The great value of On War is that it integrates a vast range of military concerns (political, strategic, operational, tactical, analytical, historical, and pedagogical) within this fundamental socio-political framework. No other coherent body of theory comes close to successfully interrelating such a wide range of considerations, and none is so flexible in adapting to political and historical change. Otherwise, we would not still be arguing about it.

Even since the watershed year of 1991, there have been many positive and useful treatments of Clausewitz published. Perhaps most notable among these has been Alan Beyerchen's brilliant exposition of Clausewitz in the light of modern non-linear mathematical theory.*1 However, intellectual fashions being only slightly less fickle than hemlines, Clausewitz's ideas have lately hit a patch of hard times. The end of the Cold War and, simultaneously, the apparent resurrection of American military prowess in the Gulf War, have provided a convenient pretext on which the Prussian philosopher's current rivals can proclaim him obsolete.

This is something of a ritual for each new generation of military-theoretical entrepreneurs. Jomini pronounced Clausewitz dead on arrival and kept repeating the obituary for the next thirty-five years. Basil Liddell Hart drove numerous—if not, alas, golden—stakes through the monster's heart after World War One. Both the conventional disasters of World War Two and the dawn of the Atomic Age prompted new sets of tearless mourners. Since 1991, writers like Martin van Creveld, John Keegan, and Edward Luttwak have suggested that readers look elsewhere (i.e., to themselves) for truly up-to-date military profundity. The reasons behind such suggestions include a great number of purely tangential and idiosyncratic matters like the nationality of the writer (and any consequent prejudices against Germans like Clausewitz) and the way he or she personally deals with the various other barriers to appreciating Clausewitz listed above.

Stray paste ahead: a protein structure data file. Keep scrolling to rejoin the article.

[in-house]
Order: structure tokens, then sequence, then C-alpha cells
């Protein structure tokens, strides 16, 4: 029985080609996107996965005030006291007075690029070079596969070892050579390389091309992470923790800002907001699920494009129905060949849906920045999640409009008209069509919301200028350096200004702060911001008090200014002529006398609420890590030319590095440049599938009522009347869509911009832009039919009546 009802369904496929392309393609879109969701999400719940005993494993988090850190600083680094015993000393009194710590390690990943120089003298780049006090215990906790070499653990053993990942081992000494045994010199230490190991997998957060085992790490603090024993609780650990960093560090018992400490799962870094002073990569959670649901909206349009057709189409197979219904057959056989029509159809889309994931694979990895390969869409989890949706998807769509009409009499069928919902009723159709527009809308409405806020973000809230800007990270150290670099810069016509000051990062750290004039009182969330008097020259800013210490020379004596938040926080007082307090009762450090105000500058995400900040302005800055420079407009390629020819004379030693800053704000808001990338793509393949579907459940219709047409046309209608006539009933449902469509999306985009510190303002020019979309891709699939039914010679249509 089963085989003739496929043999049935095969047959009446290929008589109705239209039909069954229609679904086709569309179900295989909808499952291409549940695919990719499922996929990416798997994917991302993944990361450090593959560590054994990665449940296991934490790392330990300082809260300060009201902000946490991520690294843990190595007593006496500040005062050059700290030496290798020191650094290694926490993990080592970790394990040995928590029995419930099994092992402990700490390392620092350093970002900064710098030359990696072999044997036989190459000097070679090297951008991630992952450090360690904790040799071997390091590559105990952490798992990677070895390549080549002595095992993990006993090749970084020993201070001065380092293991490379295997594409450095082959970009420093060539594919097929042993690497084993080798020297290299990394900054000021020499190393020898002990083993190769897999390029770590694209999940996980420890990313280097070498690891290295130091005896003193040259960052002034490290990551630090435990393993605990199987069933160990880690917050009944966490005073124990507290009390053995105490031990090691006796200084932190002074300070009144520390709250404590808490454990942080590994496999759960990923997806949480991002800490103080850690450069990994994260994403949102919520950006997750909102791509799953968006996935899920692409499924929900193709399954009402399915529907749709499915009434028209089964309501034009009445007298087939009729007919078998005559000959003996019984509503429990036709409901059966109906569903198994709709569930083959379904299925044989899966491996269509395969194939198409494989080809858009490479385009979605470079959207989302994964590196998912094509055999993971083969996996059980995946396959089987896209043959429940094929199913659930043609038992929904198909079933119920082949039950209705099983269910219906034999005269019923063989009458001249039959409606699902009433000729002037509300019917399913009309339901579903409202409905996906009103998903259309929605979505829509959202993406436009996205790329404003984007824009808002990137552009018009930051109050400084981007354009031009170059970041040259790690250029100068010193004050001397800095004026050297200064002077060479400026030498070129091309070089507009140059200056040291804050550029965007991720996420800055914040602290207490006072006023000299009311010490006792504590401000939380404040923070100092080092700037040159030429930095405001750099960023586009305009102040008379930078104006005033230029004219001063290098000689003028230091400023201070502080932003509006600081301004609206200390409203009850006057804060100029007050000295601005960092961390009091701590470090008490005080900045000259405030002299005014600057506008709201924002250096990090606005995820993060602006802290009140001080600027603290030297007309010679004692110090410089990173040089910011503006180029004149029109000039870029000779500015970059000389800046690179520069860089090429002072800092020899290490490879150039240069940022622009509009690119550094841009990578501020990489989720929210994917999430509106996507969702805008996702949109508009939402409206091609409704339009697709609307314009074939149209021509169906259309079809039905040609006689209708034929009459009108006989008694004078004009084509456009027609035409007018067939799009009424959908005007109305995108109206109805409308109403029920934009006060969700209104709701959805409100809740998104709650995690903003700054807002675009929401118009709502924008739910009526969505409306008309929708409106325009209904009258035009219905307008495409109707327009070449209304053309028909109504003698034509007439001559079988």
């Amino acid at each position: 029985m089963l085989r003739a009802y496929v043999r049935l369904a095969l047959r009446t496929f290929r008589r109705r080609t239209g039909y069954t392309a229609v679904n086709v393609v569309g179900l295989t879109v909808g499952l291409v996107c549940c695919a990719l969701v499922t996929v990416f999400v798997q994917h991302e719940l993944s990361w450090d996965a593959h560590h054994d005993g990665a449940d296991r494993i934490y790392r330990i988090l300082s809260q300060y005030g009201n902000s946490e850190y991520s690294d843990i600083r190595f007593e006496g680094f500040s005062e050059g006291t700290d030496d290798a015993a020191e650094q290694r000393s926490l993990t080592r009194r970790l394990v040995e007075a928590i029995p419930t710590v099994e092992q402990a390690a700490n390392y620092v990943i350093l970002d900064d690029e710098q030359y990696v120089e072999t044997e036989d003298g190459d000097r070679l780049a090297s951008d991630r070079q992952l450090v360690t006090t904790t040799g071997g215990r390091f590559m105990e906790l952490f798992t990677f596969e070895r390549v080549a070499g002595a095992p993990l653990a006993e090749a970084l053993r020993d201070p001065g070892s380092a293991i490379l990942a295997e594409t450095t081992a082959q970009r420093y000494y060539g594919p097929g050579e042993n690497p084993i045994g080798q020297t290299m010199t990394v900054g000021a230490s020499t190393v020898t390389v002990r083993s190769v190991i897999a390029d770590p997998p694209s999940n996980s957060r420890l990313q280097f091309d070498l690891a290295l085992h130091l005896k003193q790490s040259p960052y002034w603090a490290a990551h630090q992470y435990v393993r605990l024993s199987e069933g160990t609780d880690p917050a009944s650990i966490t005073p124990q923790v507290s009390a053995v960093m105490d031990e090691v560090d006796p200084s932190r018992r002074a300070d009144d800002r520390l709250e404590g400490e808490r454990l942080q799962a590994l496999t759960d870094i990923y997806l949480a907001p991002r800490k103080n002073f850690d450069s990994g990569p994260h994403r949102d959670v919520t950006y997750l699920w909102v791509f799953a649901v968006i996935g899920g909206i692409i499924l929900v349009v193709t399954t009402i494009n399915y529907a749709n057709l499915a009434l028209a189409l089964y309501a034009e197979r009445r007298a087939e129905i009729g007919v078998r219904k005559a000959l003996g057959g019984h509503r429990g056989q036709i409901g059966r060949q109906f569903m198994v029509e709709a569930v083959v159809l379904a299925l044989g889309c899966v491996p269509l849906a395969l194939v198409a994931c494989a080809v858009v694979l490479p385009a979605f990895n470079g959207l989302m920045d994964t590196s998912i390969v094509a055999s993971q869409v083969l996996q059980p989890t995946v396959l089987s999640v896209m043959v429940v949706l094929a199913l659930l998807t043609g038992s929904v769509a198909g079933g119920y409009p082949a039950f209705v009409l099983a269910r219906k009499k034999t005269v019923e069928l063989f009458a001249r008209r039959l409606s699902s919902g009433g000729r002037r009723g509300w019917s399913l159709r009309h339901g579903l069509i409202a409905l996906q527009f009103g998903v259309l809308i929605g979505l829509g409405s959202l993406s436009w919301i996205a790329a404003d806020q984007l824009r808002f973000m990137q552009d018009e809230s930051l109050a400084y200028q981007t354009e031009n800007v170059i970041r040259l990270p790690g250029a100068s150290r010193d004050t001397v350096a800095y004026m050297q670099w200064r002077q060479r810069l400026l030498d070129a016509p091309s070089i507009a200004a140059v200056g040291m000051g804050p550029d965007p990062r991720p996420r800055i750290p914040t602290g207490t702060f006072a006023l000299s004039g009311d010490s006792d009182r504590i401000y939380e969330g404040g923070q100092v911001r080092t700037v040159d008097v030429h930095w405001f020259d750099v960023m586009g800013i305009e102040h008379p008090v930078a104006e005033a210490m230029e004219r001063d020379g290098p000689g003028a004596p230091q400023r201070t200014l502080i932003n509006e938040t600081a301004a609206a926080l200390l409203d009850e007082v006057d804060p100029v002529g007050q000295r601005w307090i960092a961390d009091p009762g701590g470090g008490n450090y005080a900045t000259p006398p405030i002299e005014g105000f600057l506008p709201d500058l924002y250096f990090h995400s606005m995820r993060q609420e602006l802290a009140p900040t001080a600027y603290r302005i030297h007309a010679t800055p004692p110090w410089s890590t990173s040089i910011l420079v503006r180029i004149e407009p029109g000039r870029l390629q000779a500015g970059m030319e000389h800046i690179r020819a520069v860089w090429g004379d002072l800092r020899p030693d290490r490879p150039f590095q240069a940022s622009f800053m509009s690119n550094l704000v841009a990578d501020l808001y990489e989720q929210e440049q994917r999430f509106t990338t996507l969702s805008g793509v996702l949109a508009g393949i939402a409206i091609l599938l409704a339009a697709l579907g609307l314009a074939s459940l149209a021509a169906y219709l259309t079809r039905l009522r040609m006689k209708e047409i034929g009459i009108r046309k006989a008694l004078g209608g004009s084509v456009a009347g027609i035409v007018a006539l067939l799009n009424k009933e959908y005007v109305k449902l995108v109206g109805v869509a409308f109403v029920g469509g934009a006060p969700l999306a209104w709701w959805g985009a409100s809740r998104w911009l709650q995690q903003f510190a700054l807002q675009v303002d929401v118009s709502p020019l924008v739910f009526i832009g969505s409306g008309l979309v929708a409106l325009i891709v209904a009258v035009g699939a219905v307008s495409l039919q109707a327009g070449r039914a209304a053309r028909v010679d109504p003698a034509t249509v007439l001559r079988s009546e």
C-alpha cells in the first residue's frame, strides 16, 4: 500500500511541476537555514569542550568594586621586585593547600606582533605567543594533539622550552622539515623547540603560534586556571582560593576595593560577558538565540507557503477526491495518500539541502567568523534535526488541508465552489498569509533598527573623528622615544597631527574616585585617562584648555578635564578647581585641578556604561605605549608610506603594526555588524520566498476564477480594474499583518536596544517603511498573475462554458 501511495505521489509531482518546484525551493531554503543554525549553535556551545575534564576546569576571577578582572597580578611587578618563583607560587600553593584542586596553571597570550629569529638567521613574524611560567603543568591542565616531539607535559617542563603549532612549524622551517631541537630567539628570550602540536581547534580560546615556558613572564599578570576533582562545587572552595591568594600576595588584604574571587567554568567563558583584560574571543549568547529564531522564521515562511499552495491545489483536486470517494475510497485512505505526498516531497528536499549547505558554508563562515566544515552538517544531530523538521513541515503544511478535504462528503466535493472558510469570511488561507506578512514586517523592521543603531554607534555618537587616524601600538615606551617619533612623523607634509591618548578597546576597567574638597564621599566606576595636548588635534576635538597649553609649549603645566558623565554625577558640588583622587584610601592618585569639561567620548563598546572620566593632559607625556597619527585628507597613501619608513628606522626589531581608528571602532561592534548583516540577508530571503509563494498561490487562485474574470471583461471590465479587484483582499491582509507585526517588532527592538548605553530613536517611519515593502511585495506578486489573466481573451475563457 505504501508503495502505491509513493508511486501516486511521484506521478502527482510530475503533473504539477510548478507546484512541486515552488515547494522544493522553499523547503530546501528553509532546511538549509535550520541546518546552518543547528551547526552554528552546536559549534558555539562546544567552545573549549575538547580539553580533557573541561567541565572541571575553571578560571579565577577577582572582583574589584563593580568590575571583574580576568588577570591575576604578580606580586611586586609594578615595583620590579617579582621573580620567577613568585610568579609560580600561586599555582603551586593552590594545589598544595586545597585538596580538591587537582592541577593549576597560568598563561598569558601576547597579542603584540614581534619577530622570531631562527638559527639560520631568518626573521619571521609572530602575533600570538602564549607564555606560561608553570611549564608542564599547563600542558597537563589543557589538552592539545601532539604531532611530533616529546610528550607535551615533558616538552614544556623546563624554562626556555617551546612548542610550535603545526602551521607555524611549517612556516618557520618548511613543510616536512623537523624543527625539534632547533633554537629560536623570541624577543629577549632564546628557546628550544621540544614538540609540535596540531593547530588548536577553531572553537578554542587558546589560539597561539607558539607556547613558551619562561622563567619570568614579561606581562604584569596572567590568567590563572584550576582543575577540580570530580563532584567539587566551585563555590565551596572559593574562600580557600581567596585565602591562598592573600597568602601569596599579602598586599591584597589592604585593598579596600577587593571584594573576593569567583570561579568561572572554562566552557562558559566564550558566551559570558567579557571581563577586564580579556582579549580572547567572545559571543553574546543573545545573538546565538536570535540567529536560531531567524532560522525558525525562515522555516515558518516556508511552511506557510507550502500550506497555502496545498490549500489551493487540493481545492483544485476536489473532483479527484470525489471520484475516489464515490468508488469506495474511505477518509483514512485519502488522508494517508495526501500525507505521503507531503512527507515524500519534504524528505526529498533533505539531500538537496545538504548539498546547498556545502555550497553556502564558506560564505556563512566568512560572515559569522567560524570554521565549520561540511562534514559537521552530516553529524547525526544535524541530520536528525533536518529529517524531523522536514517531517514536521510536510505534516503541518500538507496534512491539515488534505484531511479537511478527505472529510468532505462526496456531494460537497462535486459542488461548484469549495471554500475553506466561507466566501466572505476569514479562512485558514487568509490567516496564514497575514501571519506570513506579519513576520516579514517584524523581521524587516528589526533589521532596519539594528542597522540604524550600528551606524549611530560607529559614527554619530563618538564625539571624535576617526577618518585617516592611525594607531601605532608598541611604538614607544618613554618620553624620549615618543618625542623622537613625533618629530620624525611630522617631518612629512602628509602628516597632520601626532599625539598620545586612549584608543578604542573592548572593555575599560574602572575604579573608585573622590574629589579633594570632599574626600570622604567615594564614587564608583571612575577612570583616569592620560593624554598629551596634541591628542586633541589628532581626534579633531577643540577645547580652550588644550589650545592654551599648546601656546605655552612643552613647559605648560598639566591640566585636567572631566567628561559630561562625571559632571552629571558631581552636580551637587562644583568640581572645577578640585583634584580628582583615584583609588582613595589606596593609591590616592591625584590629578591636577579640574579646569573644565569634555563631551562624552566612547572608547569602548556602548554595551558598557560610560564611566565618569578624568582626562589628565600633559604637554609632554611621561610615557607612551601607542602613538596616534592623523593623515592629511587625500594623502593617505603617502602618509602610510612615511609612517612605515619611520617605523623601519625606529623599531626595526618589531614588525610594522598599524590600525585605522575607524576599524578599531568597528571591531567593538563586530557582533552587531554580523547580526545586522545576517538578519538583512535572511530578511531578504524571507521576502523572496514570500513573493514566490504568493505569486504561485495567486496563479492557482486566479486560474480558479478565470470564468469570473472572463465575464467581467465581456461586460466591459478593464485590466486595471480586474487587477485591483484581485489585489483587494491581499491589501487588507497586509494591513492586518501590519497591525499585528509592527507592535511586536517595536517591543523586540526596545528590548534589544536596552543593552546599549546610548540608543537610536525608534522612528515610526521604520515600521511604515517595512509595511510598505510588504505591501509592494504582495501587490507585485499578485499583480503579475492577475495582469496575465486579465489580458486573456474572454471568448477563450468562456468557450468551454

The reason why readers tend to accept claims of Clausewitz's passing at such historical turning points, however, is the same in each case. This acceptance owes more to Clausewitz's proponents than to his critics. In each of Clausewitz's periods of acclaim—post-Franco-Prussian War, post-Boer War, post-Vietnam War—the philosopher's admirers have thoroughly tied his ideas to the spirit of their own times. Pre-World War One writers like F.N. Maude, On War's 1908 English editor, linked him firmly to their own social Darwinism. Cold Warriors embedded him in their nuclear exchange scenarios. The post-Vietnam writer Harry Summers cleverly derived a rigid social trinity of "people, army, and government," quite valuable in itself and especially at the time, from Clausewitz's very different trinitarian formulation.*2 Since most people, including most national security professionals, know Clausewitz only through secondary or tertiary treatments, it is therefore pretty easy to convince them that he is passé when the spirit of the age changes.

Unfortunately, this process exposes us to the inevitable myopia of writers who make their livings day-to-day selling their latest insights into the latest developments. Martin van Creveld has taken one fragment of the great mosaic of human warmaking, the Palestinian Intifada, and blown it up to fill the entire view-screen. This is allegedly "non-trinitarian"—i.e., nonClausewitzian*3—warfare, and thus all of our existing military institutions and theories are dinosaurs. John Keegan makes the truly remarkable statement that the wars in the former Yugoslavia are "apolitical," thus proving that Clausewitz is irrelevant.*4 Ed Luttwak has returned from the wilderness inhabited by those pundits who thoroughly mispredicted the outcome of the Gulf War. He tells us that we must return to the pre-Clausewitzian era and "emulate the casualty-avoiding methods of eighteenth-century warfare and thus conduct armed yet virtually bloodless interventions."*5